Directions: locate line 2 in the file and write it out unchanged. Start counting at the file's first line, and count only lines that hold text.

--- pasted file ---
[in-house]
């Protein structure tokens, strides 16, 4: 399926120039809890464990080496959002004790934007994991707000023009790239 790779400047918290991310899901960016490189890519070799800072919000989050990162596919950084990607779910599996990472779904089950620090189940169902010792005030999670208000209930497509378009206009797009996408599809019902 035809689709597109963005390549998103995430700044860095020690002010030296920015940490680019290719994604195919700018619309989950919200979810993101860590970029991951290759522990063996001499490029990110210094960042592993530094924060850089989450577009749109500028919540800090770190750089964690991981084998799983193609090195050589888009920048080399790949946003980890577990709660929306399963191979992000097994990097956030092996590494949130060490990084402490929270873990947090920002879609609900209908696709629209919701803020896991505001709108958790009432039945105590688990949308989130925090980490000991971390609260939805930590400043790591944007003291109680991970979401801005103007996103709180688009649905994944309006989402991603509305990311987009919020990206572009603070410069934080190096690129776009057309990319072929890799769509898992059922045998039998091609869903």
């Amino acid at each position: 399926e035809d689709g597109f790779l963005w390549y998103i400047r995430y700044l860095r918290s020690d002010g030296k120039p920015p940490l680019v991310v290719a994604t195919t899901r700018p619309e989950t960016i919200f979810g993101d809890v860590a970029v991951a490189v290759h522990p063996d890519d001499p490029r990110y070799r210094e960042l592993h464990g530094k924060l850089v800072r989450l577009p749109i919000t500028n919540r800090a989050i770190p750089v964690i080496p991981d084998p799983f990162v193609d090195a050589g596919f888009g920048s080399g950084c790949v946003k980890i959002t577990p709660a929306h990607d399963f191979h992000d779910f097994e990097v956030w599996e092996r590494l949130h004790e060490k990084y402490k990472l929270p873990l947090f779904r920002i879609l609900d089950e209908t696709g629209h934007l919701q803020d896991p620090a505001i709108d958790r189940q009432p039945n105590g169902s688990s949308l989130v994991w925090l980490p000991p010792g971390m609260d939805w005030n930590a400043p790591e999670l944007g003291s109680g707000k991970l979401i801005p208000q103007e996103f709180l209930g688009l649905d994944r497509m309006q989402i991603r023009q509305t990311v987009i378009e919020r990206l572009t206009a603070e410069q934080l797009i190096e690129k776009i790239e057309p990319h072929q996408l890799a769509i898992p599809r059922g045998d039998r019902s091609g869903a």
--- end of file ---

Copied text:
């Protein structure tokens, strides 16, 4: 399926120039809890464990080496959002004790934007994991707000023009790239 790779400047918290991310899901960016490189890519070799800072919000989050990162596919950084990607779910599996990472779904089950620090189940169902010792005030999670208000209930497509378009206009797009996408599809019902 035809689709597109963005390549998103995430700044860095020690002010030296920015940490680019290719994604195919700018619309989950919200979810993101860590970029991951290759522990063996001499490029990110210094960042592993530094924060850089989450577009749109500028919540800090770190750089964690991981084998799983193609090195050589888009920048080399790949946003980890577990709660929306399963191979992000097994990097956030092996590494949130060490990084402490929270873990947090920002879609609900209908696709629209919701803020896991505001709108958790009432039945105590688990949308989130925090980490000991971390609260939805930590400043790591944007003291109680991970979401801005103007996103709180688009649905994944309006989402991603509305990311987009919020990206572009603070410069934080190096690129776009057309990319072929890799769509898992059922045998039998091609869903």